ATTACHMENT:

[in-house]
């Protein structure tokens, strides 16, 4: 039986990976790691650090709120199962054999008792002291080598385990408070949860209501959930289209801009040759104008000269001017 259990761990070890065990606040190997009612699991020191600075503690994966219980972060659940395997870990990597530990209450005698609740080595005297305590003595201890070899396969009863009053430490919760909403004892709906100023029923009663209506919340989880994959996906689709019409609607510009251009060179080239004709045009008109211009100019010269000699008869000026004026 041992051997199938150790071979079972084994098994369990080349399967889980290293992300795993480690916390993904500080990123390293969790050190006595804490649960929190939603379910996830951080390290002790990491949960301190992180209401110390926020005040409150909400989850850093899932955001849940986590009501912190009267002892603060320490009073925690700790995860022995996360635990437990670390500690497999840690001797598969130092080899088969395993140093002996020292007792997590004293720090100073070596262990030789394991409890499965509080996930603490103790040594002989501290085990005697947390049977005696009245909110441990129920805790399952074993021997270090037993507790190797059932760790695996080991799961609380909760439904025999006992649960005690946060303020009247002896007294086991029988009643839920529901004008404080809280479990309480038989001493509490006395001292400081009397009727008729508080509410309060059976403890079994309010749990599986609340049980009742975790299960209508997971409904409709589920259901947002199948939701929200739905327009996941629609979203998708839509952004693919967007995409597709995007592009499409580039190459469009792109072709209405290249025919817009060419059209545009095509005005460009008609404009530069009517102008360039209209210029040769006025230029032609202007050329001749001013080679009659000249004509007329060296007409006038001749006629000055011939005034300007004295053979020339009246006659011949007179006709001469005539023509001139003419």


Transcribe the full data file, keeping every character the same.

[in-house]
């Protein structure tokens, strides 16, 4: 039986990976790691650090709120199962054999008792002291080598385990408070949860209501959930289209801009040759104008000269001017 259990761990070890065990606040190997009612699991020191600075503690994966219980972060659940395997870990990597530990209450005698609740080595005297305590003595201890070899396969009863009053430490919760909403004892709906100023029923009663209506919340989880994959996906689709019409609607510009251009060179080239004709045009008109211009100019010269000699008869000026004026 041992051997199938150790071979079972084994098994369990080349399967889980290293992300795993480690916390993904500080990123390293969790050190006595804490649960929190939603379910996830951080390290002790990491949960301190992180209401110390926020005040409150909400989850850093899932955001849940986590009501912190009267002892603060320490009073925690700790995860022995996360635990437990670390500690497999840690001797598969130092080899088969395993140093002996020292007792997590004293720090100073070596262990030789394991409890499965509080996930603490103790040594002989501290085990005697947390049977005696009245909110441990129920805790399952074993021997270090037993507790190797059932760790695996080991799961609380909760439904025999006992649960005690946060303020009247002896007294086991029988009643839920529901004008404080809280479990309480038989001493509490006395001292400081009397009727008729508080509410309060059976403890079994309010749990599986609340049980009742975790299960209508997971409904409709589920259901947002199948939701929200739905327009996941629609979203998708839509952004693919967007995409597709995007592009499409580039190459469009792109072709209405290249025919817009060419059209545009095509005005460009008609404009530069009517102008360039209209210029040769006025230029032609202007050329001749001013080679009659000249004509007329060296007409006038001749006629000055011939005034300007004295053979020339009246006659011949007179006709001469005539023509001139003419």